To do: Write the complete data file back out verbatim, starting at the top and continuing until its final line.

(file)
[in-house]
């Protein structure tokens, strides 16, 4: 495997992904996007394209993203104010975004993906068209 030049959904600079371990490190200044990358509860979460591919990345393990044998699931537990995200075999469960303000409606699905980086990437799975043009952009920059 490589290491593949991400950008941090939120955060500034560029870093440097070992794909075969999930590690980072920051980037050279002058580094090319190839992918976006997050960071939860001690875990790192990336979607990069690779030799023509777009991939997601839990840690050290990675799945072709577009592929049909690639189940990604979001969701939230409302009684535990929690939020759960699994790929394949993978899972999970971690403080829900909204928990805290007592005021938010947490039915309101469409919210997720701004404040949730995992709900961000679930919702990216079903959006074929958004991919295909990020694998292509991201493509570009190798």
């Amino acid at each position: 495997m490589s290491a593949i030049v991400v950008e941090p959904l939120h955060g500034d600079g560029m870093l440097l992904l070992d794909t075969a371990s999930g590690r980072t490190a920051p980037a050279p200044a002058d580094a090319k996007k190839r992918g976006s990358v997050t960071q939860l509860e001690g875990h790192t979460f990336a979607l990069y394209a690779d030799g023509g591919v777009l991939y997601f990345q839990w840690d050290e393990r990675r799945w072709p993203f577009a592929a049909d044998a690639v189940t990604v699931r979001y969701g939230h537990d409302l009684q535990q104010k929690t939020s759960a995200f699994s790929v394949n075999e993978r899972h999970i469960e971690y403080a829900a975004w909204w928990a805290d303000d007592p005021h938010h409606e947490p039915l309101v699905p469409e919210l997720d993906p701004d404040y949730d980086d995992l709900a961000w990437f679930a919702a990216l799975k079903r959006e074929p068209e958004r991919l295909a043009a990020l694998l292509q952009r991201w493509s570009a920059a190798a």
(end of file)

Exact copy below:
[in-house]
């Protein structure tokens, strides 16, 4: 495997992904996007394209993203104010975004993906068209 030049959904600079371990490190200044990358509860979460591919990345393990044998699931537990995200075999469960303000409606699905980086990437799975043009952009920059 490589290491593949991400950008941090939120955060500034560029870093440097070992794909075969999930590690980072920051980037050279002058580094090319190839992918976006997050960071939860001690875990790192990336979607990069690779030799023509777009991939997601839990840690050290990675799945072709577009592929049909690639189940990604979001969701939230409302009684535990929690939020759960699994790929394949993978899972999970971690403080829900909204928990805290007592005021938010947490039915309101469409919210997720701004404040949730995992709900961000679930919702990216079903959006074929958004991919295909990020694998292509991201493509570009190798």
């Amino acid at each position: 495997m490589s290491a593949i030049v991400v950008e941090p959904l939120h955060g500034d600079g560029m870093l440097l992904l070992d794909t075969a371990s999930g590690r980072t490190a920051p980037a050279p200044a002058d580094a090319k996007k190839r992918g976006s990358v997050t960071q939860l509860e001690g875990h790192t979460f990336a979607l990069y394209a690779d030799g023509g591919v777009l991939y997601f990345q839990w840690d050290e393990r990675r799945w072709p993203f577009a592929a049909d044998a690639v189940t990604v699931r979001y969701g939230h537990d409302l009684q535990q104010k929690t939020s759960a995200f699994s790929v394949n075999e993978r899972h999970i469960e971690y403080a829900a975004w909204w928990a805290d303000d007592p005021h938010h409606e947490p039915l309101v699905p469409e919210l997720d993906p701004d404040y949730d980086d995992l709900a961000w990437f679930a919702a990216l799975k079903r959006e074929p068209e958004r991919l295909a043009a990020l694998l292509q952009r991201w493509s570009a920059a190798a």